Exploring Android Material Components

Exploring Android Material Components

Image source: material.io

Recently, Google published a new version of the Material Design Guidelines that features enhanced support for integration of the principles for the community. Additional resources of interest are fancy sample projects called Material Studies that mimic real-world apps, a brand new Sketch plugin for generating Material themes and styles, and a new Material Components library that intends to replace the old Design Support Library.

As you’ve probably heard, Android Support Library 28 will be the final version deployed, and we’ll move directly into the AndroidX APIs (JetPack) once and for all.

At 47 Degrees, we care about the quality of the products we work on for ourselves, as well as our clients, so we assume it’s a good time to start exploring JetPack to get ahead of any problems.

There’s an abundance of tutorials out there for migrating your entire app to JetPack (AndroidX namespace) beginning with the official tutorial and followed by a few interesting articles that highlight some caveats you might find during the process. Here are a few to check out:

We’ll probably write about migrating at some point as well since we’ll likely suffer through that process like everyone else.

Material components

For our purposes, let’s focus on the new Material Design Components initiative, an effort by the Google team, not Android since it’s part of the global Material Design Initiative that has support for a variety of platforms.

The official Material.io site, along with the material-components GitHub organization, contain all the project’s docs. When you open the GitHub org, you’ll find multiple implementations of the same concept for different platforms including repos for Android, iOS, Web, React (a wrapper for the web platform), and Flutter which was just released recently.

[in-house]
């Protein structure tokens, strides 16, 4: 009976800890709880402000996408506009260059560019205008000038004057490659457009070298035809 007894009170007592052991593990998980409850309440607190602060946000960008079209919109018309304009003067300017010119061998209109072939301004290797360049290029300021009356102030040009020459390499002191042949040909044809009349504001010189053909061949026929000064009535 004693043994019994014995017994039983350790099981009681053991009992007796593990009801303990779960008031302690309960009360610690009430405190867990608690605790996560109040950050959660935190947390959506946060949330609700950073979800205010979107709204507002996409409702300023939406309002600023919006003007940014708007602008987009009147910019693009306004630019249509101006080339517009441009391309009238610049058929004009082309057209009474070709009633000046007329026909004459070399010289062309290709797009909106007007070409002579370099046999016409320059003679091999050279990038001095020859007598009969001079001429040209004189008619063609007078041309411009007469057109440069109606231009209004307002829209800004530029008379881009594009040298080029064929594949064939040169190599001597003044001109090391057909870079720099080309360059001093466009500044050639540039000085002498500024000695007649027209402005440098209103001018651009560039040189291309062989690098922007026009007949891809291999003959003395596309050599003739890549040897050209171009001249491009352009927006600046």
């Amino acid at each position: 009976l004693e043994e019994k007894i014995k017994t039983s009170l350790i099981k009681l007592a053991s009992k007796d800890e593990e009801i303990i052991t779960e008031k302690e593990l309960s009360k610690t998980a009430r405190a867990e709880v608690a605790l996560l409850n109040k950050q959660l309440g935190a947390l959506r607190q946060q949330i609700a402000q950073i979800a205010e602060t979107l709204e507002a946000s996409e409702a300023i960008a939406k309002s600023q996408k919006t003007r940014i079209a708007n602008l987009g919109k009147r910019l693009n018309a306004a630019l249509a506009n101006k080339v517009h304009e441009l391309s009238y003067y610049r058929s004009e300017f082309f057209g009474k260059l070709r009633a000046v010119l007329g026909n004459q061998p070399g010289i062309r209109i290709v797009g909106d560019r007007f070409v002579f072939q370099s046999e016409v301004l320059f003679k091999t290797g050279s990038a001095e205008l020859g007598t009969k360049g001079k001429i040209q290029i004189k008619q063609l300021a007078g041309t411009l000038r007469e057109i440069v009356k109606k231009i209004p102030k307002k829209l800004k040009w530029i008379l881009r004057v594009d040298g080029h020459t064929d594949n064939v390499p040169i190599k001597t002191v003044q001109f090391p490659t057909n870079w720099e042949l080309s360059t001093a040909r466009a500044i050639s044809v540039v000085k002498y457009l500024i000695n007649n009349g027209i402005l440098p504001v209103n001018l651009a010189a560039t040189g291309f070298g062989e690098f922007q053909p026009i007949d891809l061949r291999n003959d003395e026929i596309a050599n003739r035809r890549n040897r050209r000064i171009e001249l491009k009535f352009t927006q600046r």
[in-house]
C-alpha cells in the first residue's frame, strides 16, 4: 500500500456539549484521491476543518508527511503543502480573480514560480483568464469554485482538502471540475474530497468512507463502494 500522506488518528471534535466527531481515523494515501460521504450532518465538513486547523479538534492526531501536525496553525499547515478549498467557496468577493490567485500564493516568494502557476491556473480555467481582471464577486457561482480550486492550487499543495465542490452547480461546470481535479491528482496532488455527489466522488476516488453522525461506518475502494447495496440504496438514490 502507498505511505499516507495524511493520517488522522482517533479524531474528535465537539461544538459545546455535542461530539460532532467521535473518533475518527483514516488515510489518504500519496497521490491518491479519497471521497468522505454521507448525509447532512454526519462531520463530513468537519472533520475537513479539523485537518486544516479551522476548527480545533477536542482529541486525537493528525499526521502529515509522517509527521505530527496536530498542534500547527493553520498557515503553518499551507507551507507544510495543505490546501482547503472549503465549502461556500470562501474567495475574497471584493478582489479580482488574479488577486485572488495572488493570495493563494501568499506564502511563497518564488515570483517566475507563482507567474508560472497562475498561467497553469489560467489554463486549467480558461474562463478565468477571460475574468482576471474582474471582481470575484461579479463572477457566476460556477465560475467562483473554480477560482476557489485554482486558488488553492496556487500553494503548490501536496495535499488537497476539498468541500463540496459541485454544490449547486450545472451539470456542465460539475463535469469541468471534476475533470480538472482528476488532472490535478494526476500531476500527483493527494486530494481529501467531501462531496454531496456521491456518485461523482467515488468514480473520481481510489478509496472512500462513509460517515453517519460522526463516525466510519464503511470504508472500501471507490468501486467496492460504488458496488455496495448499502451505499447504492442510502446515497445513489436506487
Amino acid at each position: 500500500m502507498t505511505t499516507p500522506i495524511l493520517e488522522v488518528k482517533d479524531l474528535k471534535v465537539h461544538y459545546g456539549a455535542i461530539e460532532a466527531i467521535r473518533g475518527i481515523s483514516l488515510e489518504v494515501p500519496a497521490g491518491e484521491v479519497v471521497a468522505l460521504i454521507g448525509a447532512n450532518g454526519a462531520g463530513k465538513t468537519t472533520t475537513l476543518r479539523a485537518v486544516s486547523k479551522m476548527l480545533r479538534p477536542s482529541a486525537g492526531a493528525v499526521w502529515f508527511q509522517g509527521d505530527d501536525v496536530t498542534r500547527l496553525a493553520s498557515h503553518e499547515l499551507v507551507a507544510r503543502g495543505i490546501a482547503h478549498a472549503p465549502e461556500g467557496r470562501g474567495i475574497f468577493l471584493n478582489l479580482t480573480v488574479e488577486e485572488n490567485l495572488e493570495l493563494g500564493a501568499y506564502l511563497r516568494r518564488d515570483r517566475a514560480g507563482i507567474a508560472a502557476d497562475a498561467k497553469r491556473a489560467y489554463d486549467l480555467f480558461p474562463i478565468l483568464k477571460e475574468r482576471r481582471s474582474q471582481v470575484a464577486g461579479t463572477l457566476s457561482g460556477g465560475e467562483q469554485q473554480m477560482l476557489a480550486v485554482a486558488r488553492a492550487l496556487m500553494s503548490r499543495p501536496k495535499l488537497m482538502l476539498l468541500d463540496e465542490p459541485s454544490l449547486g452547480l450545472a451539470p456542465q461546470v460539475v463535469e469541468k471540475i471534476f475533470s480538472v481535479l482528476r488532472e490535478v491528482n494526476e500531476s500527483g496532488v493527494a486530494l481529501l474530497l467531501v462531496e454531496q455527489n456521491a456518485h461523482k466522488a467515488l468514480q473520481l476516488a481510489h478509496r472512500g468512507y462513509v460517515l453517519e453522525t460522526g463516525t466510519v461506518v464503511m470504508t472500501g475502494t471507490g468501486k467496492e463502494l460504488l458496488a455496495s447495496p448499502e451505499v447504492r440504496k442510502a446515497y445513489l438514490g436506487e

We’ll only be focusing on the Android version since that’s the platform we’ll be putting this into practice with first.

What does it replace?

Material Components for Android is essentially a direct replacement for the old Design Support Library, so it still provides all the components that previously belonged to the mentioned artifact i.e., ChipView. The only differences are the packaging and dependency on AndroidX APIs.

This library can also be considered a wrapper over AppCompat, so you’ll find a bunch of themes and styles that you can inherit from, or apply, to any of your AppCompat widgets. It should be noted that, when we say “wrapper” here, we just mean that it’s transitively depending on AppCompat since all of it’s themes and styles are inherited from it.

If you want, you can try to completely remove the AppCompat artifact dependency from your project since it’s transitively provided by the Material Components dependency. Note that it’s also valid to explicitly provide a dependency if you want to enforce a given version. In this case, please remember to use the AndroidX dependency.

dependencies {
    implementation "androidx.appcompat:appcompat:$rootProject.appCompatVersion"
}